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Maine House Votes To Uphold Governor's Sports Betting Veto

House Fell 10 Votes Shy Of Legalizing Sports Betting


Maine fell 10 votes shy of getting legal sports after the House failed to get the two-thirds majority vote needed to override Gov. Janet Mills’ veto of LD 553 last month.

The bill went back to the House after the Senate voted 20-10 last Thursday in favor of the bill. It got the exact two-thirds majority it needed to override Mills’ veto.

The House voted 85-57 in favor of the bill Tuesday but needed 95 votes in order for it to become law. Of those 57 votes in support of the veto, 28 were Republicans, 27 were Democrats and there were two Independents. The 85 votes in favor of the bill were comprised of 25 Republicans, 56 Democrats, and four Independents.

Since the veto was upheld, an entirely new bill will have to be drafted and passed through both chambers before making it back to Mills’ desk. At the earliest, that won’t happen until 2021.

According to the Portland Press Herald, critics of the bill attacked it from both a moral standpoint and as a stance in support of the state’s two casinos. The casinos argued that online sports betting should be tied to a brick-and-mortar location, but the proposed bill would allow companies like DraftKings and FanDuel to enter the market and operate without a physical presence.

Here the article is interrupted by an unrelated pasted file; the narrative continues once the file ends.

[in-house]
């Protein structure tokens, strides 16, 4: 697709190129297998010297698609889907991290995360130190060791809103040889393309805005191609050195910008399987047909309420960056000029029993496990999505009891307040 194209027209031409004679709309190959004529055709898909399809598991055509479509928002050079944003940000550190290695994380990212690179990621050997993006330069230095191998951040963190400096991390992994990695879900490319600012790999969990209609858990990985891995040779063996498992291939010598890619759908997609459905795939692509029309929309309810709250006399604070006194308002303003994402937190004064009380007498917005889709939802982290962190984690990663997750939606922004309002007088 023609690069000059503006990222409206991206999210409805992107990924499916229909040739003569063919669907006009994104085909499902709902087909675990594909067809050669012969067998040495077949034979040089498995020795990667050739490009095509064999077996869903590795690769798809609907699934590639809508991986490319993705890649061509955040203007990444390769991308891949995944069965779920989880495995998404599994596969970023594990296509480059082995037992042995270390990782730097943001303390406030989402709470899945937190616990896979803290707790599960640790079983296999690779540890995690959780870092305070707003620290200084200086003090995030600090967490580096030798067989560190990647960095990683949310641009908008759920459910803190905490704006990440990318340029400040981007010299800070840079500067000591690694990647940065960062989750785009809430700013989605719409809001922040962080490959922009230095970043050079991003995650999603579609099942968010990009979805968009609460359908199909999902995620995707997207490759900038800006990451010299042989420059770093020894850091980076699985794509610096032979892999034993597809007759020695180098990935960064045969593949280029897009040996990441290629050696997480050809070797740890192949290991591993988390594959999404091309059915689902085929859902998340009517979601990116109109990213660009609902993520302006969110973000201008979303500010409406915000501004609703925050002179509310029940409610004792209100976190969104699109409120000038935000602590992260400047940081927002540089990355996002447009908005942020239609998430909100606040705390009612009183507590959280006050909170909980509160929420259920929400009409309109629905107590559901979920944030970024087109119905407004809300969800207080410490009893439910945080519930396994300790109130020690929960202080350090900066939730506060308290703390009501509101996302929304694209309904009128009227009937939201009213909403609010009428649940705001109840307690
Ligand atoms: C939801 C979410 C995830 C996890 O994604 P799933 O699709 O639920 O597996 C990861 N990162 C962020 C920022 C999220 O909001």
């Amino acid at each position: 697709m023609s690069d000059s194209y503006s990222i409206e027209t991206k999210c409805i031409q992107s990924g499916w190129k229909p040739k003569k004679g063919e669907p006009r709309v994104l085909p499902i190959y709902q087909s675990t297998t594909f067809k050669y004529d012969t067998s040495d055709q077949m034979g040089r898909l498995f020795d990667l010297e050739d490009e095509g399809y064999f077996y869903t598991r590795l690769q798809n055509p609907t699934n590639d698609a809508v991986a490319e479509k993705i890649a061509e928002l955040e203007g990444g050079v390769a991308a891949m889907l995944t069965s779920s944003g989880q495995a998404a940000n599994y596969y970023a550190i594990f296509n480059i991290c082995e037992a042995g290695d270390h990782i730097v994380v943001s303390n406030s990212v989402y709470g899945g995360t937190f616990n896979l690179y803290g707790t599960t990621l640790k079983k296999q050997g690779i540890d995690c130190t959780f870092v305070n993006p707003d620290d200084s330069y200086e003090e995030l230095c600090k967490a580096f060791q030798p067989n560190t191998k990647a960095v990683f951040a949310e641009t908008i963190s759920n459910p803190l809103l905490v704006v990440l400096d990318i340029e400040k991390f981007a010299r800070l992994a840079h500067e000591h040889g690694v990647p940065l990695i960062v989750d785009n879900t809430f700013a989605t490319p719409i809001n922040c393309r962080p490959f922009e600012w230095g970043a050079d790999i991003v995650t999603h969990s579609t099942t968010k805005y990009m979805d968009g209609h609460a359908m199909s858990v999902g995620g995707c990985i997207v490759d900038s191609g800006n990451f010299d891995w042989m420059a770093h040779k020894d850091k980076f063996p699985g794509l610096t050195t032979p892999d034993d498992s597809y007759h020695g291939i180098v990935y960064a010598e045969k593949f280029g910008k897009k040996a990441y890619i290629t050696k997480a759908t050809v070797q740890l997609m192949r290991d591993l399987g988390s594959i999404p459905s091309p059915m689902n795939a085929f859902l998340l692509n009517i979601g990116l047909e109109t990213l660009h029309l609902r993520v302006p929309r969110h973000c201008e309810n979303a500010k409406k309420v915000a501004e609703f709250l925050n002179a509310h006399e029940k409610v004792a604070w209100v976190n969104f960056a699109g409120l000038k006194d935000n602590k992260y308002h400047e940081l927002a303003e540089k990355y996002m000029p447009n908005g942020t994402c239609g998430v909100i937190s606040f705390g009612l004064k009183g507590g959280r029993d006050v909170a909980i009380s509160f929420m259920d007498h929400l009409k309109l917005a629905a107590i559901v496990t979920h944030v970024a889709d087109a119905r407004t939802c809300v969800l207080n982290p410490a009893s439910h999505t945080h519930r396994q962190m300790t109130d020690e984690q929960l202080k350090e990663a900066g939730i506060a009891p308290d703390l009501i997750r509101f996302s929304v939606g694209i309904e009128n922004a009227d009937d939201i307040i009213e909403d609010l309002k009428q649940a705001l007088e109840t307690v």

Supporters of the bill argued that Mainers are going to bet on sports anyway, whether it be through an offshore site or by visiting New Hampshire, which recently legalized it.

“Adults know how to spend their money and should be able to do so as they choose fit,” said one of the bill’s sponsor, Republican Rep. Scott Strom. “We already allow betting on horse racing in Maine and I consider that a sport and I see no reason not to allow betting on other sports as well.”

New Hampshire legalized sports betting and in its first month of operation, the state government took in an extra $1.2 million in tax revenue. Those numbers are slightly skewed from a very profitable Super Bowl for the state’s sportsbooks. Estimates for tax revenue from sports betting in its neighbor to the northeast is around $5 million annually.